How to Calculate Specific Gravity
The post How to Calculate Specific Gravity first appeared on the ISA Interchange blog site.
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Today’s automation industry quiz question comes from the ISA Certified Control Systems Technician (CCST) program. Certified Control System Technicians calibrate, document, troubleshoot, and repair/replace instrumentation for systems that measure and control level, temperature, pressure, flow, and other process variables. Click this link for information about the CCST program. This question is from the Level I study guide, Domain 1, Calibration. Level I represents a professional who has a five-year total of education, training, and/or experience.
To calculate a dimensionless number called specific gravity, you divide the density of a process fluid by the density of one of the following:
A) mercury or mercury vapors
B) oil or natural gas
C) water or air
D) any known liquid or gas
E) none of the above
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Specific gravity (SG) is the ratio of the density of a solid or liquid to the density of water at 4°C. It also refers to the ratio of the density of a gas to the density of dry air at standard temperature and pressure. This specification is seldom used. Specific gravity is a dimensionless quantity, which is to say it has no units as density does.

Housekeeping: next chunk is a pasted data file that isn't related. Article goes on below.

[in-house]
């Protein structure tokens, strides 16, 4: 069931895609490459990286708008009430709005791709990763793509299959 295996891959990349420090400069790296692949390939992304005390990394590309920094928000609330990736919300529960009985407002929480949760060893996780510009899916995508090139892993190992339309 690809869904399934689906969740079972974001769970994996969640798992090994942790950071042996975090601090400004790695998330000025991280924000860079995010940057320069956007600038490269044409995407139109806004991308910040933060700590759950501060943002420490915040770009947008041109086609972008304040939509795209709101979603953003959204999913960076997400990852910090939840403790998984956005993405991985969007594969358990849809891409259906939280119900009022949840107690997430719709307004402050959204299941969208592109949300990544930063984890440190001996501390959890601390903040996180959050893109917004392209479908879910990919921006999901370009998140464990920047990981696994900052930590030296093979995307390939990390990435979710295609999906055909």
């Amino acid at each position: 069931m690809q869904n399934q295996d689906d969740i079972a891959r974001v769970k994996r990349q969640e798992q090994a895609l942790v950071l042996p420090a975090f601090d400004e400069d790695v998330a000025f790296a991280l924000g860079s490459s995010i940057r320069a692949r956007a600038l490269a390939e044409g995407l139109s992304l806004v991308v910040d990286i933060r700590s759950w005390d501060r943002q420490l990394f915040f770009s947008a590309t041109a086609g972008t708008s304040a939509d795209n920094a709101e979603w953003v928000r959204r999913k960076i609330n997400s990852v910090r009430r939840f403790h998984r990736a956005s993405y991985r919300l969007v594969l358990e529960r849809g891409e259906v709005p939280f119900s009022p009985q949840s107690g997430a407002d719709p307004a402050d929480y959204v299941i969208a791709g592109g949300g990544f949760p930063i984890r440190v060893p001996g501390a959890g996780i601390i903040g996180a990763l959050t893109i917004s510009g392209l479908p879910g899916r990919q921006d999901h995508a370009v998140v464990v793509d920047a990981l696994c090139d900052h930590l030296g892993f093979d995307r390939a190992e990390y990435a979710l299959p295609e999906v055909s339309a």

The utility of SG is that it translates into any system units-SI, CGS, or American Engineering. Standard materials and properties tables use SG, leaving the conversion to density to the individual user.
Water has a specific gravity equal to 1. Materials with a specific gravity less than 1 are less dense than water and therefore will float in water. Substances with a specific gravity greater than 1 are denser than water and will sink.
The correct answer is C.
Source: ISA News